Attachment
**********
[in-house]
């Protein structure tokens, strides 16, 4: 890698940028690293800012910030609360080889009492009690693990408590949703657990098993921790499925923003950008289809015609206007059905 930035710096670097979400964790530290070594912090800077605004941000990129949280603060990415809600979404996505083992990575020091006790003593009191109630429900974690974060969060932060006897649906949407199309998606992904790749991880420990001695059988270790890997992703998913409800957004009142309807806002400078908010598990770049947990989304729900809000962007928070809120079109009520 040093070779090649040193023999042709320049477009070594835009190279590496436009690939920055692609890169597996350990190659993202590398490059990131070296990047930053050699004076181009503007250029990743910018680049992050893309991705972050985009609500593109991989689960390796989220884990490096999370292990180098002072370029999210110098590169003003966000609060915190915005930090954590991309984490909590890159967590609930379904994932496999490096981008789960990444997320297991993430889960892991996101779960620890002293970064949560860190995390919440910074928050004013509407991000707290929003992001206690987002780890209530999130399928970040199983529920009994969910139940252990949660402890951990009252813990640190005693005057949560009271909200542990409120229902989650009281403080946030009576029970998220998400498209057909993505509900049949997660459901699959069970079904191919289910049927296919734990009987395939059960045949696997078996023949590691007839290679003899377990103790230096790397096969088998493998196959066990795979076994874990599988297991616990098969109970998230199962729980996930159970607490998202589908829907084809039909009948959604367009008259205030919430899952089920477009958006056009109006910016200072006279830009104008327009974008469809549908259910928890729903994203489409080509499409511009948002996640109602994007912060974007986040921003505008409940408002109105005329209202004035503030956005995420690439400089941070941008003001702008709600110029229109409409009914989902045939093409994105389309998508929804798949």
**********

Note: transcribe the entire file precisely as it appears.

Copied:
[in-house]
């Protein structure tokens, strides 16, 4: 890698940028690293800012910030609360080889009492009690693990408590949703657990098993921790499925923003950008289809015609206007059905 930035710096670097979400964790530290070594912090800077605004941000990129949280603060990415809600979404996505083992990575020091006790003593009191109630429900974690974060969060932060006897649906949407199309998606992904790749991880420990001695059988270790890997992703998913409800957004009142309807806002400078908010598990770049947990989304729900809000962007928070809120079109009520 040093070779090649040193023999042709320049477009070594835009190279590496436009690939920055692609890169597996350990190659993202590398490059990131070296990047930053050699004076181009503007250029990743910018680049992050893309991705972050985009609500593109991989689960390796989220884990490096999370292990180098002072370029999210110098590169003003966000609060915190915005930090954590991309984490909590890159967590609930379904994932496999490096981008789960990444997320297991993430889960892991996101779960620890002293970064949560860190995390919440910074928050004013509407991000707290929003992001206690987002780890209530999130399928970040199983529920009994969910139940252990949660402890951990009252813990640190005693005057949560009271909200542990409120229902989650009281403080946030009576029970998220998400498209057909993505509900049949997660459901699959069970079904191919289910049927296919734990009987395939059960045949696997078996023949590691007839290679003899377990103790230096790397096969088998493998196959066990795979076994874990599988297991616990098969109970998230199962729980996930159970607490998202589908829907084809039909009948959604367009008259205030919430899952089920477009958006056009109006910016200072006279830009104008327009974008469809549908259910928890729903994203489409080509499409511009948002996640109602994007912060974007986040921003505008409940408002109105005329209202004035503030956005995420690439400089941070941008003001702008709600110029229109409409009914989902045939093409994105389309998508929804798949």